FOR IMMEDIATE RELEASE 14-79
October 3, 2014
(DEP) email@example.com, (718) 595-6600
(DOT) firstname.lastname@example.org, (607) 721-8118
Repairs to State Route 990V in Town of Gilboa Will Begin This Month
The New York City Department of Environmental Protection (DEP) and the New York State Department of Transportation (DOT) today announced that work will begin next week to repair a 2.9-mile stretch of NYS Route 990V in the Town of Gilboa. The $740,000 project will be funded by DEP and the work will be performed by DOT. New York City is responsible for maintaining that portion of Route 990V under terms of the watershed memorandum of agreement.
The repair to Route 990V will stretch from its intersection with NYS Route 30 to its intersection with County Route 39, passing along the Gilboa Dam Rehabilitation Project, Gilboa Town Hall, and the Gilboa-Conesville Central School building. DEP had previously agreed to fund these interim repairs to ensure Route 990V was in safe condition in light of increased truck traffic from the dam reconstruction project.
The current roadwork is expected to take three weeks to complete. Local motorists should use extra care when driving along Route 990V during that time, as the road will be subject to temporary lane closures.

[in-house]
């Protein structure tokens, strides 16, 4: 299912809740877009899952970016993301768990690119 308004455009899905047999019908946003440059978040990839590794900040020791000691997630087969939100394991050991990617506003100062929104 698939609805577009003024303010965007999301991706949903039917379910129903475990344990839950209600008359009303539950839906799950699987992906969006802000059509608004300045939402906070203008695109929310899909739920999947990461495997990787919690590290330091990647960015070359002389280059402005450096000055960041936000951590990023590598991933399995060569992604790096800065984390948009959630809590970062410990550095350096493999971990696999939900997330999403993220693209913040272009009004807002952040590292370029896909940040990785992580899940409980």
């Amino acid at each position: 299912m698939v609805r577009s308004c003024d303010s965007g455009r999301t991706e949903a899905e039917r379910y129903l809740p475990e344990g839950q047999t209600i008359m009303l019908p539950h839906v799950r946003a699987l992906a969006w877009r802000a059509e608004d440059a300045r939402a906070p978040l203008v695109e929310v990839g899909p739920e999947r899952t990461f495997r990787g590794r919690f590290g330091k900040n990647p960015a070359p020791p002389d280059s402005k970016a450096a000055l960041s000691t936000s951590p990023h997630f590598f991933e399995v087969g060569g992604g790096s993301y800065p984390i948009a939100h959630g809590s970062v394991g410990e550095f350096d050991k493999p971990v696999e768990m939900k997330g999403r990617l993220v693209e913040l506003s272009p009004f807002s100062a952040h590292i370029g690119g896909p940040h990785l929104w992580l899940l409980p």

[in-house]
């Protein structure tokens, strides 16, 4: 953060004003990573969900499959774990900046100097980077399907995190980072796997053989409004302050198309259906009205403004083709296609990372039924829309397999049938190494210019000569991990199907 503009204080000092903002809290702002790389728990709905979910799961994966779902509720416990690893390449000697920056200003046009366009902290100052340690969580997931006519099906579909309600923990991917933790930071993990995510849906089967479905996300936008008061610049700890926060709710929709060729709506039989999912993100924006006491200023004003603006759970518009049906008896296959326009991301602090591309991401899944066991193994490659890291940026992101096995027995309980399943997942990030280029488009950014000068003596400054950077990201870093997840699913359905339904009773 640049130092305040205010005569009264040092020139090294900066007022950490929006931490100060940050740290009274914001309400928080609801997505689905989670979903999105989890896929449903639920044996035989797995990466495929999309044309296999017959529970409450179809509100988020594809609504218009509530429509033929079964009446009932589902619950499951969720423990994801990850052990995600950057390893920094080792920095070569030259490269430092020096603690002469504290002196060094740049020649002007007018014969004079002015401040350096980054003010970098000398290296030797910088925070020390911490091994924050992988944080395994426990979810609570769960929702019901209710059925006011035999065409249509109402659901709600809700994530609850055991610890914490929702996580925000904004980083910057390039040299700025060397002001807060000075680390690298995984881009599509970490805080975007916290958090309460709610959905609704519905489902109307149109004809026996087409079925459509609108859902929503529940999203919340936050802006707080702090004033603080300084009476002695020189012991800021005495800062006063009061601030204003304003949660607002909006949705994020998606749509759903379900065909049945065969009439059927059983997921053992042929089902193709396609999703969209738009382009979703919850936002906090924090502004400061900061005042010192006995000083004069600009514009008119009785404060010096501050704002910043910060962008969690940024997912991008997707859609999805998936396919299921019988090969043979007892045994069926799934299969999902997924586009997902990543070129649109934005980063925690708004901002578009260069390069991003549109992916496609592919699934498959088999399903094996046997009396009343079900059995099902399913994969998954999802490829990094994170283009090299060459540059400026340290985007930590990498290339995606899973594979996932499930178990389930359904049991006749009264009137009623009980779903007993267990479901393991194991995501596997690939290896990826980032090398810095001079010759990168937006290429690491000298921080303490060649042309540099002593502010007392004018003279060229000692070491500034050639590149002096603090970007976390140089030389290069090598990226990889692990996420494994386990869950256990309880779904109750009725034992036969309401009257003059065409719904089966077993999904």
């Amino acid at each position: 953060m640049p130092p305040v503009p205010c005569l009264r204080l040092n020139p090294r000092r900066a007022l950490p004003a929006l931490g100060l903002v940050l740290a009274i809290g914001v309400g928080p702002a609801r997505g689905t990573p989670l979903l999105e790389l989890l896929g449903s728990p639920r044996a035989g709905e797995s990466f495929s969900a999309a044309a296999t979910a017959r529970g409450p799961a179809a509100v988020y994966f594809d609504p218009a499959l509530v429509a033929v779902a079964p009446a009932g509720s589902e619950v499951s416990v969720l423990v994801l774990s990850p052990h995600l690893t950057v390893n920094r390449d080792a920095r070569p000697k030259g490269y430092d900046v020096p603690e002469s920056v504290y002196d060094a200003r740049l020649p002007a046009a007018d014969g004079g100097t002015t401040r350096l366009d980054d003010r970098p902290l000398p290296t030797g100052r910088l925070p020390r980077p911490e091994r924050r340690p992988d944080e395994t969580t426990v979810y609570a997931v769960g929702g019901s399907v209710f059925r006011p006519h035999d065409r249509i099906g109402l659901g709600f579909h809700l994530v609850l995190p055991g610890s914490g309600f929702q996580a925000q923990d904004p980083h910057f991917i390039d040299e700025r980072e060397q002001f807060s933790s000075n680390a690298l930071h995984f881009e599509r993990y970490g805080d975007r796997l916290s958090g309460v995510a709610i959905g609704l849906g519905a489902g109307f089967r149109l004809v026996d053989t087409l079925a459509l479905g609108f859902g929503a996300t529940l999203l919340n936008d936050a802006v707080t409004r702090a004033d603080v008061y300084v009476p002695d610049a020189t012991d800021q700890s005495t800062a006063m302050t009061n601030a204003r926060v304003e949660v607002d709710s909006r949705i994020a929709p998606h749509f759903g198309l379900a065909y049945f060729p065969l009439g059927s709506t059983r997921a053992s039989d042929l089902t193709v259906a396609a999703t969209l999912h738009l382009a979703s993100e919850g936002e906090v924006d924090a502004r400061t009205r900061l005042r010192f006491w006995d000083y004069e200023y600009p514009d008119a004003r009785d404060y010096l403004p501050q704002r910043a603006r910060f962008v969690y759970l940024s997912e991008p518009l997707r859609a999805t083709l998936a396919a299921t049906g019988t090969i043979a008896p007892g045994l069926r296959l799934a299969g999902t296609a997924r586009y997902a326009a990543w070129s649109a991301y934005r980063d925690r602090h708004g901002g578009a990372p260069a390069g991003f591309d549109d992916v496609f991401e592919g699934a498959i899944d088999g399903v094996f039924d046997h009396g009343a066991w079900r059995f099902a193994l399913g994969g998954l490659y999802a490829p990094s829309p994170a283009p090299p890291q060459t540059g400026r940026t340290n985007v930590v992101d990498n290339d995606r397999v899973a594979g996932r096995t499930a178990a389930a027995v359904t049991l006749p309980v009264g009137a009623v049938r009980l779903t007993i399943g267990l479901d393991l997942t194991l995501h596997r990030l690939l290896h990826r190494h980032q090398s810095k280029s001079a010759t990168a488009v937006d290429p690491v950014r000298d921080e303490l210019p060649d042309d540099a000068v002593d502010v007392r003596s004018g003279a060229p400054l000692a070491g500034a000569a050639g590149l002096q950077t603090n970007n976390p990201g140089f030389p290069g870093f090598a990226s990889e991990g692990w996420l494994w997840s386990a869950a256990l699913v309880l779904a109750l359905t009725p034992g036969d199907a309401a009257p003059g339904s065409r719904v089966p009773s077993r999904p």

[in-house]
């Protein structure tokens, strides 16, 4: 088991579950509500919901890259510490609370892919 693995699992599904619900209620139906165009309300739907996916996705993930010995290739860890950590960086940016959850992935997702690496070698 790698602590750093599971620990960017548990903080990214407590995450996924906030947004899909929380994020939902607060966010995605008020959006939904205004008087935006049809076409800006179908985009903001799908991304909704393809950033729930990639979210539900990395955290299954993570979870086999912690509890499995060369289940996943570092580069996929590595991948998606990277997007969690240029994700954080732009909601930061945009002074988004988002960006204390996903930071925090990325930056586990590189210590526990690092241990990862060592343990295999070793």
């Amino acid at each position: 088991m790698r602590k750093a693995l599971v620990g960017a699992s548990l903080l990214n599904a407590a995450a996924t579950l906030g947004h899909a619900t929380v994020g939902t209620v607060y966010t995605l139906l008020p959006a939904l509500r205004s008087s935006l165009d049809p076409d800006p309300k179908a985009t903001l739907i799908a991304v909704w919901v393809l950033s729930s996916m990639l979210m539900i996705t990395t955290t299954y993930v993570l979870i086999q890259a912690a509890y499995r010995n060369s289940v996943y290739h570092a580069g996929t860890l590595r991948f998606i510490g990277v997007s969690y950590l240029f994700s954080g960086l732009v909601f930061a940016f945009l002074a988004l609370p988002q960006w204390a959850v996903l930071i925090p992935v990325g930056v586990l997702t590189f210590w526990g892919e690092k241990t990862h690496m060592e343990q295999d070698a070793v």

DEP manages New York City’s water supply, providing more than one billion gallons of high quality water each day to more than 9 million New Yorkers. This includes more than 70 upstate communities and institutions in Ulster, Orange, Putnam and Westchester counties who consume an average of 110 million total gallons of drinking water daily from New York City’s water supply system. This water comes from the Catskill, Delaware, and Croton watersheds that extend more than 125 miles from the City, and the system comprises 19 reservoirs, three controlled lakes, and numerous tunnels and aqueducts. DEP has nearly 6,000 employees, including almost 1,000 scientists, engineers, surveyors, watershed maintainers and others professionals in the upstate watershed. In addition to its $70 million payroll and $157 million in annual taxes paid in upstate counties, DEP has invested more than $1.7 billion in watershed protection programs—including partnership organizations such as the Catskill Watershed Corporation and the Watershed Agricultural Council—that support sustainable farming practices, environmentally sensitive economic development, and local economic opportunity. In addition, DEP has a robust capital program with over $14 billion in investments planned over the next 10 years that will create up to 3,000 construction-related jobs per year. For more information, visit nyc.gov/dep, like us on Facebook at facebook.com/nycwater, or follow us on Twitter at twitter.com/nycwater.